Friday, March 30, 2012

Seam Sealants

Seam sealants are chemical adhesives designed to protect joints hermetically against moisture, gas and thermal intrusions. Various kinds of sealant are available for a wide range of products, although they are typically used astiling and automotive seals.

Seam sealants are often made of polymer so that they expand while setting, filling out the seal and solidifying the connection. Seam sealants are typically used on vinyl flooring and sheet steel connections, such as in automotive applications. Seam sealants are usually available in tubes with spray/swirl applicator heads or as spreads intended for use with a brush or spatula. Application is designed to be simple so as not to require a lot of time or a specific skill set to use. Some seam sealants require 24 hours or more to set, while others set much faster and are ready for paint in twenty minutes.

Polyurethane Sealants

For automotive applications, different metal sheet units are attached and cemented together with seam sealants. Seam sealant spread and tape are available for trunks, drip rails, core supports, roof seams, cowls and many other areas. Seam sealants must be applied during various phases of automobile construction and maintenance, such as initial assembly and restoration projects. Sealants prevent smoke and moisture from entering the car interior or motor area.

Typically, automotive seam sealants are applied with a cartridge gun which resembles a caulking gun. For non-bodywork areas, bush-applied sealants can be used. Automotive seam sealants often set much faster than other types of seam sealants so that primer or paint coatings can be applied.

Polyurethane sealants are also commonly used in building construction, appearing in metal roofing, coping joints, vents and parapet walls and around window openings. Like automotive sealants, these construction sealants are also paintable after a short set time, but they also come in a variety of colors, including clear.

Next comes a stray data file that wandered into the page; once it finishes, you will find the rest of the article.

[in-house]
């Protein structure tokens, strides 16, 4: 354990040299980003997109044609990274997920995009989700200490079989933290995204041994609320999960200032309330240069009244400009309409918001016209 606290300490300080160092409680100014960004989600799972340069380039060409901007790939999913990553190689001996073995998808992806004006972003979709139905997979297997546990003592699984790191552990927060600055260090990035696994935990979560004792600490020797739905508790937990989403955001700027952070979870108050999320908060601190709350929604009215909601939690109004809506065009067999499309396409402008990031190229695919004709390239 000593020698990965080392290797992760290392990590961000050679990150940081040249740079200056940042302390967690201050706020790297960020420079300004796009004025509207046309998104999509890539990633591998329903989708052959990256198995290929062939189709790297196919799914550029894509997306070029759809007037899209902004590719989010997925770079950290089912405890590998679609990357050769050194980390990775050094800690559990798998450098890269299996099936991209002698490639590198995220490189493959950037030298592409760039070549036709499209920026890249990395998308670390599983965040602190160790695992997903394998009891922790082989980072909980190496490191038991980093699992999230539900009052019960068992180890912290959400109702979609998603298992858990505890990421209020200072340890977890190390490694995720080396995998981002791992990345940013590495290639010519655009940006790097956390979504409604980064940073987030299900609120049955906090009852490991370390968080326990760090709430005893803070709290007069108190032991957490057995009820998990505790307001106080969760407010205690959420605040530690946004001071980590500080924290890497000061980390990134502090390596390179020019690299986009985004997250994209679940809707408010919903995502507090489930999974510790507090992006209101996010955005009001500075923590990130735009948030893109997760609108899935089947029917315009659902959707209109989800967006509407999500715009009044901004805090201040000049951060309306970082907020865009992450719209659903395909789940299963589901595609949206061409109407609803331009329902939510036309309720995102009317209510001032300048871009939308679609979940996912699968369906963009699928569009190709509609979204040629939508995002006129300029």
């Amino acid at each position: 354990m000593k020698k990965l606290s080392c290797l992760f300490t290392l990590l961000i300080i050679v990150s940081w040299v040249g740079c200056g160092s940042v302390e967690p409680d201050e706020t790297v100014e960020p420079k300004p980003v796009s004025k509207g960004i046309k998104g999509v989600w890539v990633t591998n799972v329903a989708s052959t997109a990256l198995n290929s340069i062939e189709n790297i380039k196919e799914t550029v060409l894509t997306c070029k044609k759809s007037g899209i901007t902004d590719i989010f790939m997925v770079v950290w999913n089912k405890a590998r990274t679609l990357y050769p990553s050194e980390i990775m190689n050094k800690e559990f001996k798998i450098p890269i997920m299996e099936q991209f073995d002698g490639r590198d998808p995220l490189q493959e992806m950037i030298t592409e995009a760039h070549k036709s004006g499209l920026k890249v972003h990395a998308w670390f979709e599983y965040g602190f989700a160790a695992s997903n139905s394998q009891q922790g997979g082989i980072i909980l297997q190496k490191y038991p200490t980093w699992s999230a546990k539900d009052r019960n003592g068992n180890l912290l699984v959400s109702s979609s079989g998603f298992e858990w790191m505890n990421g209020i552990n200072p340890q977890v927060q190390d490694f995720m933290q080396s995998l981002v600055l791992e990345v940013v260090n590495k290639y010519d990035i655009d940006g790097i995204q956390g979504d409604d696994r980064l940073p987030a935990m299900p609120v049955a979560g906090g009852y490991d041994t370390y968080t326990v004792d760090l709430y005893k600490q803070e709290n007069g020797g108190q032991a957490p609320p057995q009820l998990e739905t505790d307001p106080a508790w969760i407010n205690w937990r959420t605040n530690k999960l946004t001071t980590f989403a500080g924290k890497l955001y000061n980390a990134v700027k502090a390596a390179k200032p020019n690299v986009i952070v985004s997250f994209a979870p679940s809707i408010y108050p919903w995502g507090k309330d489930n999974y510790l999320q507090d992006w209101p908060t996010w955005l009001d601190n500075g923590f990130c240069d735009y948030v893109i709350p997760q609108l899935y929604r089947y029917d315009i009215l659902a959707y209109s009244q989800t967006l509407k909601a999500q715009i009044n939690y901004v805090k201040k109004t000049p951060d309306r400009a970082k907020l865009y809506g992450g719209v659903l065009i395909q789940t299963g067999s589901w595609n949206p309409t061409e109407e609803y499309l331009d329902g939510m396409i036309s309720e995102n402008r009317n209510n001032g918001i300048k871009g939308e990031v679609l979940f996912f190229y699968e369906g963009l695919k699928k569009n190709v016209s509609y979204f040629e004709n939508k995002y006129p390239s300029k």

Epoxy Sealants

Sealants used for floor tiling are often made of epoxy, a combination polymer, or copolymer, that features sticky resin and a polyamine hardener component. Epoxy can be applied with special cartridge guns or with paint brushes or spatulas, and generally takes much longer to set than automotive examples. While some floors are laid without the use of seam sealants, sealants can help prevent moisture seep beneath the tiling which causes warping. The hermetic seal created by the sealant keeps out moisture, maintaining a level flooring, and also prevents dirt and bacteria from lodging between tiles, making clean up easier and more health efficient.

Once set, epoxy sealants create a very strong bond between structural elements. Because of this strength and their water-resistant properties, epoxy sealants are used in other applications that might come in contact with water, including technical and recreational marine products. Surfboards feature fins attached with epoxy adhesive sealants, while robot submersibles use epoxy sealants for waterproofing sensitive electronic parts. Epoxy sealants are also used in printed circuit boards designed to protect the electronic components from moisture.

General Sealant Recommendations

Sealant application requires minimal preparation, but the set-up steps are important to ensure a level, adhesive, and strong application. Seams needs to be cleared of dirt and other build-up to enable the sealant to properly bond to the surface of the seam and the sites of the materials being sealed. Additionally, moisture and gas must be absent during applications, because these elements can have unwanted effects on the sealant setting process. Moisture can cause the sealant to remain tacky and refuse to set firmly. Temperature is also an important factor in sealant application. If an application environment is too hot, usually in excess of 120 degrees Fahrenheit, the sealant remains tacky and will not set, while cold temperatures can make the sealant too hard to spread or apply.

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